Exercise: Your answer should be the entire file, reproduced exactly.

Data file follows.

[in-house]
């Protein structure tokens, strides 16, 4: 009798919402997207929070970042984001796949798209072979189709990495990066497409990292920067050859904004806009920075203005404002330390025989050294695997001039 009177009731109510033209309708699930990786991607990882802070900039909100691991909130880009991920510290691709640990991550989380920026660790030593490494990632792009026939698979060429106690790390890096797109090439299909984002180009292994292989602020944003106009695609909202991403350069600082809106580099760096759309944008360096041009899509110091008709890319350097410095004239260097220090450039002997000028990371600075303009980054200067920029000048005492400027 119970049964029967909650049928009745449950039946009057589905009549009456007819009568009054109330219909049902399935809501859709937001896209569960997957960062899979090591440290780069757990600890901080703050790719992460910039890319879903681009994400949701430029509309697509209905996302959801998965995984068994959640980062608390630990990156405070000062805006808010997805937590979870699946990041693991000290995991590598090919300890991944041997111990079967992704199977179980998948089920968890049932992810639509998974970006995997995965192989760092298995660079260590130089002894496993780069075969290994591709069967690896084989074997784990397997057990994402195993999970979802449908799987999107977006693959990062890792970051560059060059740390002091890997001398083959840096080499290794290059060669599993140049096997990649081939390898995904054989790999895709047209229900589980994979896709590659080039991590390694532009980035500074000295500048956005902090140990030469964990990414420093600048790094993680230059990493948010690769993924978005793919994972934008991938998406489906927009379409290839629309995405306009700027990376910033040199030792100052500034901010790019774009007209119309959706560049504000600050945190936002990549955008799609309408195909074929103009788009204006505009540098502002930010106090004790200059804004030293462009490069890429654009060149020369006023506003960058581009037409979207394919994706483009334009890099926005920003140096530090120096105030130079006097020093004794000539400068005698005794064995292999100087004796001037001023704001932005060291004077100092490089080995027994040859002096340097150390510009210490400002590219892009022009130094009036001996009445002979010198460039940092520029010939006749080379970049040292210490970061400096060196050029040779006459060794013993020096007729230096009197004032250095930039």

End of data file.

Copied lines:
[in-house]
């Protein structure tokens, strides 16, 4: 009798919402997207929070970042984001796949798209072979189709990495990066497409990292920067050859904004806009920075203005404002330390025989050294695997001039 009177009731109510033209309708699930990786991607990882802070900039909100691991909130880009991920510290691709640990991550989380920026660790030593490494990632792009026939698979060429106690790390890096797109090439299909984002180009292994292989602020944003106009695609909202991403350069600082809106580099760096759309944008360096041009899509110091008709890319350097410095004239260097220090450039002997000028990371600075303009980054200067920029000048005492400027 119970049964029967909650049928009745449950039946009057589905009549009456007819009568009054109330219909049902399935809501859709937001896209569960997957960062899979090591440290780069757990600890901080703050790719992460910039890319879903681009994400949701430029509309697509209905996302959801998965995984068994959640980062608390630990990156405070000062805006808010997805937590979870699946990041693991000290995991590598090919300890991944041997111990079967992704199977179980998948089920968890049932992810639509998974970006995997995965192989760092298995660079260590130089002894496993780069075969290994591709069967690896084989074997784990397997057990994402195993999970979802449908799987999107977006693959990062890792970051560059060059740390002091890997001398083959840096080499290794290059060669599993140049096997990649081939390898995904054989790999895709047209229900589980994979896709590659080039991590390694532009980035500074000295500048956005902090140990030469964990990414420093600048790094993680230059990493948010690769993924978005793919994972934008991938998406489906927009379409290839629309995405306009700027990376910033040199030792100052500034901010790019774009007209119309959706560049504000600050945190936002990549955008799609309408195909074929103009788009204006505009540098502002930010106090004790200059804004030293462009490069890429654009060149020369006023506003960058581009037409979207394919994706483009334009890099926005920003140096530090120096105030130079006097020093004794000539400068005698005794064995292999100087004796001037001023704001932005060291004077100092490089080995027994040859002096340097150390510009210490400002590219892009022009130094009036001996009445002979010198460039940092520029010939006749080379970049040292210490970061400096060196050029040779006459060794013993020096007729230096009197004032250095930039």